The Unfortunate Resurrection of the Daleks

Daleks and Davros

It started with the end of Army of Ghosts.

The twelfth story of the second season of Doctor Who builds up and up, rushing headlong as it combines the mystery of strange spirits all over the Earth with the resolution of the Torchwood storyline and the sudden reappearance of the Cybermen. It coalesces around a mysterious golden sphere that has appeared out of nowhere in Torchwood’s headquarters. What the heck is inside? Theories abound: Romana? Toby, the devil-possessed man from The Impossible Planet? Adric?

Then, as the action builds to a crescendo, and the Cybermen take over the Earth, the sphere opens. Who’s inside? What’s coming out? Is it… ohmyGod! It’s the Daleks!

A fair chunk of fandom went “oh my God” at the sudden return of the show’s lovable pepperpots, but Erin had a different reaction. At the time of the great reveal, she flopped back in the couch and said, “aw, f———!” And I could tell by the tone of her voice (and the fact that she was swearing for the first time that month) that her reaction was a mixture of equal parts “oh, man, they’re so screwed” with “oh, man, can’t the Daleks just die already?!”

Up to that point, the revival of Doctor Who had had considerable success with the Daleks, starting with the sixth episode of the first season, entitled simply Dalek. This brilliant tale, by Rob Sherman, pitted the Doctor against what was supposed to have been the last of his greatest adversaries. The episode was remarkable on a number of levels. Excepting the Autons, it was the first overt connection between the new series and the old. It opened up the plotline of the Time War and it coloured the ninth Doctor as a damaged character. Moreover, as I mentioned in this review, it had achieved the impossible: it actually made us feel sorry for one of Terry Nation’s tinpot creations.

But then we had Bad Wolf and The Parting of the Ways, which showed us that the last Dalek of Dalek was wrong: he wasn’t the last of his kind. Somehow the Dalek Emperor escaped the Time War and rebuilt a terrible army. This we could buy, and it made for an excellent season finale, bringing the storyline of the Time War and the ninth Doctor’s damaged character to a close. Or rather, not so much, as just next year, Davies resurrected them again.

And again the year after that with Daleks In Manhattan and Evolution of the Daleks (which, to be fair, was less of a cheat). And again with The Stolen Earth.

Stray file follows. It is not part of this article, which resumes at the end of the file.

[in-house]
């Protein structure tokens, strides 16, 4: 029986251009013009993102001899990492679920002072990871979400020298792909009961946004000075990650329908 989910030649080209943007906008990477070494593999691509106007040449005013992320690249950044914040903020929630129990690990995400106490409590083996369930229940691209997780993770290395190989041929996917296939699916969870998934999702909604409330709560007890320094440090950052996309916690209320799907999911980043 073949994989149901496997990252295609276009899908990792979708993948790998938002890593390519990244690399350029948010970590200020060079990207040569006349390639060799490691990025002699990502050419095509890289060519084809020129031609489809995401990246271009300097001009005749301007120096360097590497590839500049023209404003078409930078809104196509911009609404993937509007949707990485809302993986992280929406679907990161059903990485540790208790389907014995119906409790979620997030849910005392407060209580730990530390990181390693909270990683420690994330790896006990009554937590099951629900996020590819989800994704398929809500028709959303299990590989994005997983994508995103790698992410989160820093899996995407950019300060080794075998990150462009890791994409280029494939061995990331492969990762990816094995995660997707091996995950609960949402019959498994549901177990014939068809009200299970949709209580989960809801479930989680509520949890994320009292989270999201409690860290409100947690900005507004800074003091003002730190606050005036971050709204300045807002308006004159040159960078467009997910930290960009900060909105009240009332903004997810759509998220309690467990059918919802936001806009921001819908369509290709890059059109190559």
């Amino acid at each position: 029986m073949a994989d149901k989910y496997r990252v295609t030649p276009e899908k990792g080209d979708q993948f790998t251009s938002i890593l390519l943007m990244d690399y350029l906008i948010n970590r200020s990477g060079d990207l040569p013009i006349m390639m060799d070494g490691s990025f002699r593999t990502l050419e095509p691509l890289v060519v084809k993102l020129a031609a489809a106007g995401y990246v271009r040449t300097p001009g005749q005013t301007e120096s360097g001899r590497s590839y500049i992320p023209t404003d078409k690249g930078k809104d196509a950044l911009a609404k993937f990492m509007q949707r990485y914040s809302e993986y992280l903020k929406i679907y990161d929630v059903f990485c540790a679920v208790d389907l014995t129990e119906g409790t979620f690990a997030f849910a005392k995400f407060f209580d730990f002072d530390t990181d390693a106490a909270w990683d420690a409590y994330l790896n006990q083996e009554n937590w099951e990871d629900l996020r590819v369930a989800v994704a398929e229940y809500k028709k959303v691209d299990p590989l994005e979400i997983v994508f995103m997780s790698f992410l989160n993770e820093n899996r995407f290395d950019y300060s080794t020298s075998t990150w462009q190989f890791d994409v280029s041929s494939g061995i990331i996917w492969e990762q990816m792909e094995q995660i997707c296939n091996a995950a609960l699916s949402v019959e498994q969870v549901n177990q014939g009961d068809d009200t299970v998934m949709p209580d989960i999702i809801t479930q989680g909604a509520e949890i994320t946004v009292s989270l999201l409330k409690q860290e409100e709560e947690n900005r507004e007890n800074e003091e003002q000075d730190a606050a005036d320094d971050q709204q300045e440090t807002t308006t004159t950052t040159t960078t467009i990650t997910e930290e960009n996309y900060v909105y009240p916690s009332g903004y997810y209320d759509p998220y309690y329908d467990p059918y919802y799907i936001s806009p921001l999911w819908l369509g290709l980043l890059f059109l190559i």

The Daleks are as closely identified with Doctor Who as the TARDIS itself. Even in the latter years of the original series, when they were up to five years gone, the people who remembered the show never forgot the evil pepperpots. It took an incredible act of will by Russell T. Davies to keep the Daleks out of the pilot episode of the revival, and the BBC paid the Terry Nation estate &250,000 to use the aliens on the new series over the first five years.

But the Daleks are almost a one-trick pony. They have all the menace of a tank, which is to say, a lot, but they have little of the terrifying subtleties of a sniper. It takes a lot of work on the part of a writer to give the Daleks deeper motivations, to make them master planners as well as brute force villains. Too often, the temptation is there to just stick the Daleks into the narrative, toss away the plot, and blow things up. Fortunately, with this revival’s budget being what it is, much of the audience still finds it easy to go “WOO!”

But if you go to the well too often, not only do you diminish the emotional impact of the stories past, you diminish the impact of the stories to come. The remarkable Dalek has already been rendered as an afterthought. The ninth Doctor’s sacrifice in The Parting of the Ways has been rendered moot. How many times can the Doctor and the Daleks have that ultimate battle before it stops being ultimate and starts getting silly? The next time the Daleks appear — and they will, unless Stephen Moffat takes the wiser course and lets them rest for five years or more — it won’t be a surprise, no matter how hard you try to conceal it. And it won’t be special, no matter how big you try to make it be.

Doomsday was probably the last kick at that can for a “big” return of the Daleks in the series’ revival. Daleks in Manhattan and Evolution of the Daleks, despite their flaws, still took the right approach by having the four Daleks go underground and try to grab glory through cunning rather than brute force. Dalek is a better story than its successors precisely because the Daleks could only hint at their power. This gives the Daleks nuances in their character to explore, telling us that there is more to them than just a force of nature, and the full power and brutality of the Daleks is filled in within the audience’s imagination. More stories in that template could have given us our yearly Dalek fix without making the Daleks boring, but alas it was not to be.

An update for the family and those following our travels: we’re still in Des Moines, resting up, but we may head up to Jackson, Minnesota this weekend for a memorial service for Wendy. And we’re working on a baptism for Eleanor later this month. Plans are being formalized, and there will be lots of pictures.

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